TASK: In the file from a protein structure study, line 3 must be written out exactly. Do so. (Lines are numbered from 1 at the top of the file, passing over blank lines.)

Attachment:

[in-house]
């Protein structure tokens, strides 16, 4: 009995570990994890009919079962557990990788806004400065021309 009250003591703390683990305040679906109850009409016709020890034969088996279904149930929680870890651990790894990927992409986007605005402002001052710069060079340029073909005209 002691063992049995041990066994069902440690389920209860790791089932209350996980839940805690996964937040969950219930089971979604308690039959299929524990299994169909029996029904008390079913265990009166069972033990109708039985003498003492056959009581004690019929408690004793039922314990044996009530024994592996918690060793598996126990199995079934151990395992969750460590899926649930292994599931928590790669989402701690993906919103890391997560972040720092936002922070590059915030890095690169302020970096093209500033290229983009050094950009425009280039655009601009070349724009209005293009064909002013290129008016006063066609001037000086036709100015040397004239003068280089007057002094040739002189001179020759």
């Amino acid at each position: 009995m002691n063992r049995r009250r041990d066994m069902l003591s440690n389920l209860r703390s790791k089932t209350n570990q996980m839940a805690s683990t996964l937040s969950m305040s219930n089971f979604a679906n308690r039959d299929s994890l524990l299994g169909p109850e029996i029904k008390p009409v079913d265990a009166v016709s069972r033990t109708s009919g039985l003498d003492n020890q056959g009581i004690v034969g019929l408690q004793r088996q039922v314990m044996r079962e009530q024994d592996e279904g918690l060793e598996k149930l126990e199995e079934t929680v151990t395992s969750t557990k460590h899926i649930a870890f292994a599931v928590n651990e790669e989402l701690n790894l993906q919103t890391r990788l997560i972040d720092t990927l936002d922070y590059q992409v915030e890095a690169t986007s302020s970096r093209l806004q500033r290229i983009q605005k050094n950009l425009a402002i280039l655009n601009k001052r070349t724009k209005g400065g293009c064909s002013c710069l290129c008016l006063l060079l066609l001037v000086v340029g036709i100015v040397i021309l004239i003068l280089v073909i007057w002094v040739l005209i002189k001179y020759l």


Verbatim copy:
């Amino acid at each position: 009995m002691n063992r049995r009250r041990d066994m069902l003591s440690n389920l209860r703390s790791k089932t209350n570990q996980m839940a805690s683990t996964l937040s969950m305040s219930n089971f979604a679906n308690r039959d299929s994890l524990l299994g169909p109850e029996i029904k008390p009409v079913d265990a009166v016709s069972r033990t109708s009919g039985l003498d003492n020890q056959g009581i004690v034969g019929l408690q004793r088996q039922v314990m044996r079962e009530q024994d592996e279904g918690l060793e598996k149930l126990e199995e079934t929680v151990t395992s969750t557990k460590h899926i649930a870890f292994a599931v928590n651990e790669e989402l701690n790894l993906q919103t890391r990788l997560i972040d720092t990927l936002d922070y590059q992409v915030e890095a690169t986007s302020s970096r093209l806004q500033r290229i983009q605005k050094n950009l425009a402002i280039l655009n601009k001052r070349t724009k209005g400065g293009c064909s002013c710069l290129c008016l006063l060079l066609l001037v000086v340029g036709i100015v040397i021309l004239i003068l280089v073909i007057w002094v040739l005209i002189k001179y020759l």